• Buy your teen an alarm clock and give them the responsibility to get up in time for school. They may have to walk to school, pay for a cab, or miss an entire day when they don’t get up in time to make the bus.  If they miss school, they miss the fun after school or this weekend as well.  Don’t write the excuse note that gets them out of the consequences.
  • Your teen gets sent to detention, then let them miss the football game on Friday night, as well.
  • Every year, allow your child more privacy on the Internet.  But if they choose to use the Internet to post an inappropriate image or lifestyle, disconnect the computer for a period of time.
  • Should your teen be arrested, let them sit in jail for awhile.  Don’t bail them out right away. The consequence of spending a night in jail can have a sobering affect on their thinking and force them to reevaluate their life’s direction.
  • If your teenager is ticketed for speeding, not wearing their seat belt, being out past the local curfew, or other infractions of the law, let them figure out how to pay the fine, as well as how to get to work or school the next day, since you will not let them use their car, or yours either.
  • Give your teen the privilege of helping to pay for their insurance and gas when they are ready to start driving.  Don’t even get them their license until they can pay their portion of the first quarter of insurance.
  • Pay for your child’s college as long as they maintain their grades at a level you both agree on prior.  If their grades become unsatisfactory, then they have to pay for the next semester.
  • Give your pre-teen a checkbook, or a debit card with their monthly allowance on it.  If they spend their money foolishly, don’t buy them the things they need.  Let them figure out how to pay for those things.  Doing without teaches the importance of sticking to a budget.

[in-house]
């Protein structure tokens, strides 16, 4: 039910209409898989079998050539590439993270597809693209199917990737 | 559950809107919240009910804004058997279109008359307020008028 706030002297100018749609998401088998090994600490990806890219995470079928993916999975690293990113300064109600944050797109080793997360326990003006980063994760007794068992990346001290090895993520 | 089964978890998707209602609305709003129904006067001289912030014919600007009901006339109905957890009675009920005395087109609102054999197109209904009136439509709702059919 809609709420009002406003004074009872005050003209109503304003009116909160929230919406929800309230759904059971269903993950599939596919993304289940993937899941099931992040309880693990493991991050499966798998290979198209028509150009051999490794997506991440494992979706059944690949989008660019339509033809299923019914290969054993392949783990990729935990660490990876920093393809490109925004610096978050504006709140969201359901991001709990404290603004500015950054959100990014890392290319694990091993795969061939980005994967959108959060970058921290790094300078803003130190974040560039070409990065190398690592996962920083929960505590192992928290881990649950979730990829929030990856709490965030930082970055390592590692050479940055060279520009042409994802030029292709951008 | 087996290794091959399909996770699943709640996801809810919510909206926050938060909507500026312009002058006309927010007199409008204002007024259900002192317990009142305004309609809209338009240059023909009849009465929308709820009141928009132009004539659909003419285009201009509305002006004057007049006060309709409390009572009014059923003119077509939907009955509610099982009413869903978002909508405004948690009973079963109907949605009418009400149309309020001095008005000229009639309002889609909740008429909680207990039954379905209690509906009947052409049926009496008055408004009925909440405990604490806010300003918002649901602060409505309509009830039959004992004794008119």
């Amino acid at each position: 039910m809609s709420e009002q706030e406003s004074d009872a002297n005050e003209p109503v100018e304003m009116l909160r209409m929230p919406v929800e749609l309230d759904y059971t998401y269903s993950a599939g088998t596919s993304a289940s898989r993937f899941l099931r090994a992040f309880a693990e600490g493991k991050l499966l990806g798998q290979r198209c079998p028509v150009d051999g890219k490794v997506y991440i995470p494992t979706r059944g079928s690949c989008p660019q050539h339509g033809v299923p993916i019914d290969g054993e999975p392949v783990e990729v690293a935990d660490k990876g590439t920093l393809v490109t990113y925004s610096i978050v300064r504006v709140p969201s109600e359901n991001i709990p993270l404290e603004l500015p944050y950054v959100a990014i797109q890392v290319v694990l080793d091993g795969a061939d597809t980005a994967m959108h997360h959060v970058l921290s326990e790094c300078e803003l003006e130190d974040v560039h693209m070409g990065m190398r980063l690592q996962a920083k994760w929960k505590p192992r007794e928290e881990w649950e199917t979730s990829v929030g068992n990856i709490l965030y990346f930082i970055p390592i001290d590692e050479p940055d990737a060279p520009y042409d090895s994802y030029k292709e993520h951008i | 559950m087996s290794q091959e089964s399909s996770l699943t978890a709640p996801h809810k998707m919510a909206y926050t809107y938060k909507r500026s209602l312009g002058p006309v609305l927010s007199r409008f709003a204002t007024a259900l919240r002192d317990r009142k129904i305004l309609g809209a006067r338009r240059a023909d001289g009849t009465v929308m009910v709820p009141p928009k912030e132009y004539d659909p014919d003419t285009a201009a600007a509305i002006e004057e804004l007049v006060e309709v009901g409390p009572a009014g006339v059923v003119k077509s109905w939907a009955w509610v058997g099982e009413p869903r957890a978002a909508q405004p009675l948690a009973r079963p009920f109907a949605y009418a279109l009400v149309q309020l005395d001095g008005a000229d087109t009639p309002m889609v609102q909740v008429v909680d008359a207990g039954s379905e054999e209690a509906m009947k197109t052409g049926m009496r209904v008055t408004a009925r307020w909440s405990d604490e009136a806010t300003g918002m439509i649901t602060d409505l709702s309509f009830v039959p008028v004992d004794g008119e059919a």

• Cancel your cable or the Internet service if viewing inappropriate content is a problem for your teen.  Loss of that media is an appropriate consequence that will help them in the long run.

Listen; you are not being a bad parent by allowing these appropriate consequences to follow your teen’s actions.  In fact, you are helping your child learn valuable life lessons, and grow into a mature adult.  That’s being a good parent!  Every culture on earth has a similar proverb like this one: If you rescue them once, you will just have to rescue them again.  Don’t swoop in and rescue your kid when they are face-to-face with the outcome of a bad decision.

Are you willing to start relinquishing control and helping your teenager find out who he is and who God desires for him to be?  This doesn’t mean you stop helping your child.  But it does mean that you guide them into a problem-solving process, even if you don’t solve problems for them.  You may have to repeat this process several times before your teen gets it right, so hang in there.  Eventually he or she will get it, learn how to make good decisions, and avoid unwanted consequences.  And that’s sweet music to any parent’s ears!



Mark Gregston is an author, speaker, radio host, and the founder and director of Heartlight, located in Hallsville, Texas.  For more information and helpful resources for moms and dads, check out our website.  It’s filled with ideas and tools to help you become a more effective parent.  Go to www.heartlightministries.org.  Or read other helpful articles by Mark, at www.markgregston.com.  You can also call Heartlight directly at (903) 668-2173.  Hear the Parenting Today’s Teens broadcast on a radio station near you, or download the podcast at www.parentingtodaysteens.org.

Clear Boundaries at Home


You may have heard that solid boundaries are key to a healthy home, but what does that look like for your family?  This week’s Parenting Today’s Teens with Mark Gregston features a lesson in what boundaries are and how to implement them in your home for growth and peace in relationships.